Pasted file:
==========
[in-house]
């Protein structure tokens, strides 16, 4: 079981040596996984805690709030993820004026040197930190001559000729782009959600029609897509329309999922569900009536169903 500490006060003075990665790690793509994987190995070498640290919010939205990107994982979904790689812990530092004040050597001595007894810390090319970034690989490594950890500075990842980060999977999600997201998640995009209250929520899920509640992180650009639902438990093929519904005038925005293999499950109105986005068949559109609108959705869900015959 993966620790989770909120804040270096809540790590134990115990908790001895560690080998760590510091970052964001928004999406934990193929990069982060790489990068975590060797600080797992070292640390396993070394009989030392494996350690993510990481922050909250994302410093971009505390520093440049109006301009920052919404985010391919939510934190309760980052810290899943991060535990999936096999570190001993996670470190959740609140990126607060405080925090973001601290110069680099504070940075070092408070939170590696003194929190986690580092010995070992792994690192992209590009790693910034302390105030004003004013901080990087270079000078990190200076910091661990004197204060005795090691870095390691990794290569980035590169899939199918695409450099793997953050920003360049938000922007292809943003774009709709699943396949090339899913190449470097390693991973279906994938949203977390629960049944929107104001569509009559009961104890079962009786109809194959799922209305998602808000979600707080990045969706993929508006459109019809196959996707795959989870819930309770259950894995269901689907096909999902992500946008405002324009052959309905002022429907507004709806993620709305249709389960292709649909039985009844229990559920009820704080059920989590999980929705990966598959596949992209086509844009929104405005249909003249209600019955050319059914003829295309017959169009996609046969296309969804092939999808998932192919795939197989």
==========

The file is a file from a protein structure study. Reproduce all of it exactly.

[in-house]
């Protein structure tokens, strides 16, 4: 079981040596996984805690709030993820004026040197930190001559000729782009959600029609897509329309999922569900009536169903 500490006060003075990665790690793509994987190995070498640290919010939205990107994982979904790689812990530092004040050597001595007894810390090319970034690989490594950890500075990842980060999977999600997201998640995009209250929520899920509640992180650009639902438990093929519904005038925005293999499950109105986005068949559109609108959705869900015959 993966620790989770909120804040270096809540790590134990115990908790001895560690080998760590510091970052964001928004999406934990193929990069982060790489990068975590060797600080797992070292640390396993070394009989030392494996350690993510990481922050909250994302410093971009505390520093440049109006301009920052919404985010391919939510934190309760980052810290899943991060535990999936096999570190001993996670470190959740609140990126607060405080925090973001601290110069680099504070940075070092408070939170590696003194929190986690580092010995070992792994690192992209590009790693910034302390105030004003004013901080990087270079000078990190200076910091661990004197204060005795090691870095390691990794290569980035590169899939199918695409450099793997953050920003360049938000922007292809943003774009709709699943396949090339899913190449470097390693991973279906994938949203977390629960049944929107104001569509009559009961104890079962009786109809194959799922209305998602808000979600707080990045969706993929508006459109019809196959996707795959989870819930309770259950894995269901689907096909999902992500946008405002324009052959309905002022429907507004709806993620709305249709389960292709649909039985009844229990559920009820704080059920989590999980929705990966598959596949992209086509844009929104405005249909003249209600019955050319059914003829295309017959169009996609046969296309969804092939999808998932192919795939197989």